Most Dangerous Sports for Brain Injuries

 18198546_s-300x200 (2).jpgPhoto Credit: 123RF Stock Photo[/caption] Among the most common head injuries are concussions, which are often sustained in sports activities, as well as car accidents and falls. Although they may seem like a relatively minor and common injury, in reality, concussions are a traumatic brain injury that can cause serious medical problems if not properly treated. Concussions have been linked with a number of lifelong medical problems, including depression, fatigue, sleep problems, and increased risk of stroke. The suicides of former football players Junior Seau, Dave Deurson and Ray Easterling have all been linked to long-term health problems from concussions. Moreover, a person who suffers one concussion is up to four times more likely to sustain a second concussion, which can place a child at an increased risk for learning difficulties and other neuropsychological difficulties. According to the U.S. Centers for Disease Control and Prevention (CDC), sports- and recreation-related traumatic brain injuries for those persons under age 19 rose 60 percent from 2001 to 2009. Even though the number of deaths from brain trauma among those ages 15 to 19 decreased by half from 1999 to 2010, emergency room visits for sports-related injuries for teenagers increased significantly, according to the CDC. Some of the sports activities most likely to cause brain injuries are:

Birth Injuries and Medical Malpractice

     16160663_s-199x300.jpgBirth injuries are a devastating reality for many families, with thousands of babies born each year with a birth injury. In fact, statistics show that approximately 7 in every 1,000 births involves a birth injury, and 28,000 birth injuries occur in the U.S. every year. Although many birth injuries occur through the fault of no one, in some cases, a birth injury may be the result of obstetrical negligence, which is a type of medical malpractice. In some cases, it may be difficult to know whether the birth injury was the cause of obstetrical negligence or not, but there are some types of birth injuries that involve medical malpractice more often than others, such as:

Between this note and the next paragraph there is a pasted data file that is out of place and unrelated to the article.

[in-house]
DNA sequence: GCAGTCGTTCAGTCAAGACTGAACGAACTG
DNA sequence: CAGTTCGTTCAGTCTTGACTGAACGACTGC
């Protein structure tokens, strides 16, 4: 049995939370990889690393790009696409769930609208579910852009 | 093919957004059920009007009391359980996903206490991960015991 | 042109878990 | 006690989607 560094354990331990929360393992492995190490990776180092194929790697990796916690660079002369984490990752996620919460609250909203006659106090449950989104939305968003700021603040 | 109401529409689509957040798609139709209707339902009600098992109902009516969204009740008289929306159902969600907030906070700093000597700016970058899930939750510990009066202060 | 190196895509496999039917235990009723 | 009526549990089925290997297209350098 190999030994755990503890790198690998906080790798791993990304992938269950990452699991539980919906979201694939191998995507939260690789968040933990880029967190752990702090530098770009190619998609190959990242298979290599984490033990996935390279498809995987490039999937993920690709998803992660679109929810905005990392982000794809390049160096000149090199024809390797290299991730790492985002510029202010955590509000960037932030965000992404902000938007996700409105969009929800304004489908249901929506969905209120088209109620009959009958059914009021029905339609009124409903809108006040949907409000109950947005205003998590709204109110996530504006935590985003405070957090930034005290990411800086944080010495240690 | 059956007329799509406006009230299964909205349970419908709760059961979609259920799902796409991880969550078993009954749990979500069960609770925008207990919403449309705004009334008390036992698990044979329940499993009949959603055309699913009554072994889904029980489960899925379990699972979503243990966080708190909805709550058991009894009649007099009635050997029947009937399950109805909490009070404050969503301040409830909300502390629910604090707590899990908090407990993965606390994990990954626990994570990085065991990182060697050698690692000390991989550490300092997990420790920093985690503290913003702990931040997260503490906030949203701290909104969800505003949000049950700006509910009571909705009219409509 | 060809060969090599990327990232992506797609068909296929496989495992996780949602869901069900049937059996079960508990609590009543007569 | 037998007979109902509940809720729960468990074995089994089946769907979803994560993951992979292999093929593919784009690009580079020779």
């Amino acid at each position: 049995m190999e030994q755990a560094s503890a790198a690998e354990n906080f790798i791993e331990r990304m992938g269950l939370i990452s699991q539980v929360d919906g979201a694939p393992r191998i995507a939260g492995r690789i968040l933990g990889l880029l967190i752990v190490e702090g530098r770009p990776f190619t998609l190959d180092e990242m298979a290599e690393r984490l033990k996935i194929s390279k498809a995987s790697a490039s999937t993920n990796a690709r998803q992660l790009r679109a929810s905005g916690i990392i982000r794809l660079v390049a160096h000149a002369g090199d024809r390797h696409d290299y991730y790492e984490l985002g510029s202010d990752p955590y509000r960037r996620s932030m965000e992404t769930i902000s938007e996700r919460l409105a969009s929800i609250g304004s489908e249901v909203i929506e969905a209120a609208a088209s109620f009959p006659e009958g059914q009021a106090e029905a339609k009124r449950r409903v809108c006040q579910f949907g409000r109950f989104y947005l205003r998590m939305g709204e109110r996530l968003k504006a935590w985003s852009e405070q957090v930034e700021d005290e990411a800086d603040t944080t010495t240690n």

What to Do if You Suspect Medical Malpractice

6310985_s-300x200 (1).jpg  Medical malpractice is the third leading cause of death in the United States, with estimates indicating that between 210,000 and 440,000 patients die each year due to some type of medical error. Thousands of additional patients are injured as a result of medical malpractice as well. If you suspect that you or a loved one might have been the victim of medical malpractice, there are certain things you should do in order to protect your rights, including:

What Is the Statute of Limitations in a Wrongful Death Case?

10337597_s-300x225.jpg The death of a loved one is always painful, confusing, and shocking. Often times loved ones are consumed with grief and may even be in a state of shock following the death, especially if the death was untimely or accidental. Although it is difficult, it is important to take action following the death of a loved one in order to preserve any potential wrongful death claims that you might have.